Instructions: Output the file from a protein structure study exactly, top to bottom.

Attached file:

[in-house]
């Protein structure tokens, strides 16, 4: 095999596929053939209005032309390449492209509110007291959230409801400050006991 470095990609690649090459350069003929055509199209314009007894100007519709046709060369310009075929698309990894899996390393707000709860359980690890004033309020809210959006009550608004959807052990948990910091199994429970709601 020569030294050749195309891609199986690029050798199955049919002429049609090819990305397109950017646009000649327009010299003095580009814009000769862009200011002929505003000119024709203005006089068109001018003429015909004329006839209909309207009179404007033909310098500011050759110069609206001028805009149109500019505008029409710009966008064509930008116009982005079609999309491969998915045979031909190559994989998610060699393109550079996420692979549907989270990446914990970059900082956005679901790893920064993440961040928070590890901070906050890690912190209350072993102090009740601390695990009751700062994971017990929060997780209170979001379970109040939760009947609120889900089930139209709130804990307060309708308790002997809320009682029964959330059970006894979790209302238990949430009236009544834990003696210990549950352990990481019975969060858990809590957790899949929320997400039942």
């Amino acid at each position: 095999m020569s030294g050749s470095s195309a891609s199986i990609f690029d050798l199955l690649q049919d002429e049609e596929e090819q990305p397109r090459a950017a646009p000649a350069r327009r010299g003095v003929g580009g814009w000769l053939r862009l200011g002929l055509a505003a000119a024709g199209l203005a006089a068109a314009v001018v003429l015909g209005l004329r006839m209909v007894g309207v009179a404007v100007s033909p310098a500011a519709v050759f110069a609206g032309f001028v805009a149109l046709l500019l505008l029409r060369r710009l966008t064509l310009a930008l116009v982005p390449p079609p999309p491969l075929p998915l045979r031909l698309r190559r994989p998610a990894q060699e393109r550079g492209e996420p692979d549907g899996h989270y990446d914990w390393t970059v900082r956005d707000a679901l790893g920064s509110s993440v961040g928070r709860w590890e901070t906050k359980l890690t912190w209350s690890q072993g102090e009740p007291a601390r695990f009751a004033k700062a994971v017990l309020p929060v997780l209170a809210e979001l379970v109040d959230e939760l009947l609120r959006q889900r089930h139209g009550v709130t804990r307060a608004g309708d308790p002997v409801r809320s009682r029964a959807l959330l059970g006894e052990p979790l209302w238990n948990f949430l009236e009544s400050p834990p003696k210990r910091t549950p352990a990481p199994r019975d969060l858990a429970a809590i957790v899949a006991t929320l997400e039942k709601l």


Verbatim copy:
[in-house]
């Protein structure tokens, strides 16, 4: 095999596929053939209005032309390449492209509110007291959230409801400050006991 470095990609690649090459350069003929055509199209314009007894100007519709046709060369310009075929698309990894899996390393707000709860359980690890004033309020809210959006009550608004959807052990948990910091199994429970709601 020569030294050749195309891609199986690029050798199955049919002429049609090819990305397109950017646009000649327009010299003095580009814009000769862009200011002929505003000119024709203005006089068109001018003429015909004329006839209909309207009179404007033909310098500011050759110069609206001028805009149109500019505008029409710009966008064509930008116009982005079609999309491969998915045979031909190559994989998610060699393109550079996420692979549907989270990446914990970059900082956005679901790893920064993440961040928070590890901070906050890690912190209350072993102090009740601390695990009751700062994971017990929060997780209170979001379970109040939760009947609120889900089930139209709130804990307060309708308790002997809320009682029964959330059970006894979790209302238990949430009236009544834990003696210990549950352990990481019975969060858990809590957790899949929320997400039942």
């Amino acid at each position: 095999m020569s030294g050749s470095s195309a891609s199986i990609f690029d050798l199955l690649q049919d002429e049609e596929e090819q990305p397109r090459a950017a646009p000649a350069r327009r010299g003095v003929g580009g814009w000769l053939r862009l200011g002929l055509a505003a000119a024709g199209l203005a006089a068109a314009v001018v003429l015909g209005l004329r006839m209909v007894g309207v009179a404007v100007s033909p310098a500011a519709v050759f110069a609206g032309f001028v805009a149109l046709l500019l505008l029409r060369r710009l966008t064509l310009a930008l116009v982005p390449p079609p999309p491969l075929p998915l045979r031909l698309r190559r994989p998610a990894q060699e393109r550079g492209e996420p692979d549907g899996h989270y990446d914990w390393t970059v900082r956005d707000a679901l790893g920064s509110s993440v961040g928070r709860w590890e901070t906050k359980l890690t912190w209350s690890q072993g102090e009740p007291a601390r695990f009751a004033k700062a994971v017990l309020p929060v997780l209170a809210e979001l379970v109040d959230e939760l009947l609120r959006q889900r089930h139209g009550v709130t804990r307060a608004g309708d308790p002997v409801r809320s009682r029964a959807l959330l059970g006894e052990p979790l209302w238990n948990f949430l009236e009544s400050p834990p003696k210990r910091t549950p352990a990481p199994r019975d969060l858990a429970a809590i957790v899949a006991t929320l997400e039942k709601l």